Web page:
Dehler 39 Anyone have experience with them? - Page 3 - SailNet Community

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  #21  
Old 05-19-2011
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According to the BROCHURE it is a Judel/Vrolijk design

older model materials at the D-USA site.
Dehler Downloads & Links

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  #22  
Old 05-20-2011
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Anyone see the new D-45 in person? In photos it looks very very nice.

Dehler 45
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  #23  
Old 05-20-2011
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Hei Andrew, Hei Marty. Yes Marty is right, that is a Judel/Vrolijk design. Vand de Stadt design seaworthy boats but Judel/Vrolijk are the ones responsible to have transformed the Dehlers into very good looking boats.

About the Dehler 45 I have posted about it on the Interesting boat thread. I have been inside one and yes it is a very nice boat with a really good looking and very good quality interior with some annoying details, not in the interior but just to do a bigger interior.

For instance it is ridiculous that in a modern 45ft you have to have a two cabin boat to have a decent storage space. It is what happens on this one. For making the aft cabins bigger they have taken away almost all the space from the cockpit lockers that are now pretty useless.

Also that rearrangement of the cockpit (closed cockpit) is really ugly. You can close a cockpit without making it look odd. The 45 is a modified 44 (older boat) and the 44 looked a lot better at least in the version that had not an almost all black interior

Regards

Paulo
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  #24  
Old 05-20-2011
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Hello Paulo, thanks for chiming in. I know that the speed of the SV is important to you and I understand your logic; while it is less important to me but it is nice to have. Understand that we can't have it all, thus we need some compromises as what we really need between speed and sea comfort/offshore capable.

I know HR352 and D39 are two different boats. Let's assume that HR352 is 10 in offshore capability in a scale of 1 to 10 and 10 is highest score. How do you rate the followings:

1. D39
2. Jeanneau SO 37 to 42
3. Beneteau First series (1985 to 1998)
4. Bavaria (37 to 42)
5. Dufour (37 to 42)

My intended purpose of the boat is coastal and island hopping with a trip or two of crossing to Europe. I don't beleive I need a Westsail full keel, but with a proper weather window I want to cross the Pond with some degree of confidence with the boat.

TIA
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  #25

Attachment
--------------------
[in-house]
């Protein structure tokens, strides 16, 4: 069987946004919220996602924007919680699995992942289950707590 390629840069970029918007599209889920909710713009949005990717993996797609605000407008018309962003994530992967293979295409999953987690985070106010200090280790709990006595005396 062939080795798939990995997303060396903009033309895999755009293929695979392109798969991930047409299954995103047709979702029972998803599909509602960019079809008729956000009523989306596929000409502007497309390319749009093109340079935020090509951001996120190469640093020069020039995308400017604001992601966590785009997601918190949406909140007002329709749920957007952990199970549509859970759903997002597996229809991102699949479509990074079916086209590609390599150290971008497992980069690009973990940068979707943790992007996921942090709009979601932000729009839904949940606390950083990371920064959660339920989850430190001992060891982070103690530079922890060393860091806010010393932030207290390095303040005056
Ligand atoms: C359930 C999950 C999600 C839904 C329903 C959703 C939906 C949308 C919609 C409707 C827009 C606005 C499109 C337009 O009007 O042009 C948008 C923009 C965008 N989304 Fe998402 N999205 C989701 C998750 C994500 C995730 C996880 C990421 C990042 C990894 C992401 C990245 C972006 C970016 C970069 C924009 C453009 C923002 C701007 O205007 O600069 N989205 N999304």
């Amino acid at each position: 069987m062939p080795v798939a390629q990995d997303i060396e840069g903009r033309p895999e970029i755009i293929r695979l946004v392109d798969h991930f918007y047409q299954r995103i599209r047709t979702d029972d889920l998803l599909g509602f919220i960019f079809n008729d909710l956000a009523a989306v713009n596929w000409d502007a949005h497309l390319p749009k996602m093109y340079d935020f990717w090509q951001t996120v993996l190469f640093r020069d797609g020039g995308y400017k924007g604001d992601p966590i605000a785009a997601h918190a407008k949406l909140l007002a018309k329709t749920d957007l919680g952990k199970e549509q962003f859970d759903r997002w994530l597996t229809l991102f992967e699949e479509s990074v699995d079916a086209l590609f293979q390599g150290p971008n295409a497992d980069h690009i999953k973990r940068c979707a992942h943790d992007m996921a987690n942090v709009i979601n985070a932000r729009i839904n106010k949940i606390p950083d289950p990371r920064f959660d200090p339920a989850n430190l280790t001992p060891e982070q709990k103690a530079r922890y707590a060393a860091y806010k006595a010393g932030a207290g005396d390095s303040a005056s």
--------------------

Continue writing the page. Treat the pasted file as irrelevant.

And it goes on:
Old 05-20-2011
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Quote:
Originally Posted by rockDAWG View Post
Hello Paulo, thanks for chiming in. I know that the speed of the SV is important to you and I understand your logic; while it is less important to me but it is nice to have. Understand that we can't have it all, thus we need some compromises as what we really need between speed and sea comfort/offshore capable.

I know HR352 and D39 are two different boats. Let's assume that HR352 is 10 in offshore capability in a scale of 1 to 10 and 10 is highest score. How do you rate the followings:

1. D39
2. Jeanneau SO 37 to 42
3. Beneteau First series (1985 to 1998)
4. Bavaria (37 to 42)
5. Dufour (37 to 42)

My intended purpose of the boat is coastal and island hopping with a trip or two of crossing to Europe. I don't beleive I need a Westsail full keel, but with a proper weather window I want to cross the Pond with some degree of confidence with the boat.

TIA
Rock,

I will not specify boat for boat but I would say with some confidence that the Dehler 39 is probably more seaworthy than an HR 352. Normally seaworthiness of a boats increases with size (that was one of the main conclusions on the tank studies regarding capsizing) so between similar boats the bigger will be more seaworthy. The HS is heavier and that can bring in some cases an advantage (if the boat is well designed and the HS is) but It seems to me that the difference in size is not enough to compensate the bigger size of the Dehler. Besides the Dehler has a very good B/D ratio and that gives him extra points

Basically, for the same size, the performance line of boats, like the Dehler or the First does not only offer an advantage in speed but also in seaworthiness. They have more RM to carry more sail and that gives them also a better reserve stability and a better AVS. As an important bonus they can also make better way in a blow against the wind.

I don't think you will have any problem crossing the pond in the right season with any of those boats you have asked about. A countryman that I know circumnavigated two times with a Bavaria 36 (a 1999 boat that is closer to the Bavaria 37 than to the lighter 2002 Bavaria 36), but you should have them prepared for a job, with a small third reef and a small stay sail on a removable stay, jack lines, reserve sail and the lot.

On the Dufours you have two different boats, the performance series and the other that was called classic and that is now called "Grand large". By the same reason I say that the First are better than the Beneteau, the performance series is better than the Classic series. I like a lot the Dufour 40. Well built, seaworthy and with a great storage space. In fact I have the boat for you here in Portugal (I was very tempted to buy it) you only have to come here and get it :

dufour 40 | Veleiros de ocasi√£o 95320

Seriously, a Dehler 39, a Dufour 40, a First 40,7 or even better an older Dehler 41 or 43 cws would be perfect in what regards seaworthiness for travelling a lot offshore. But any of the other boats will do if convenientelly prepared and most of all, if you are prepared too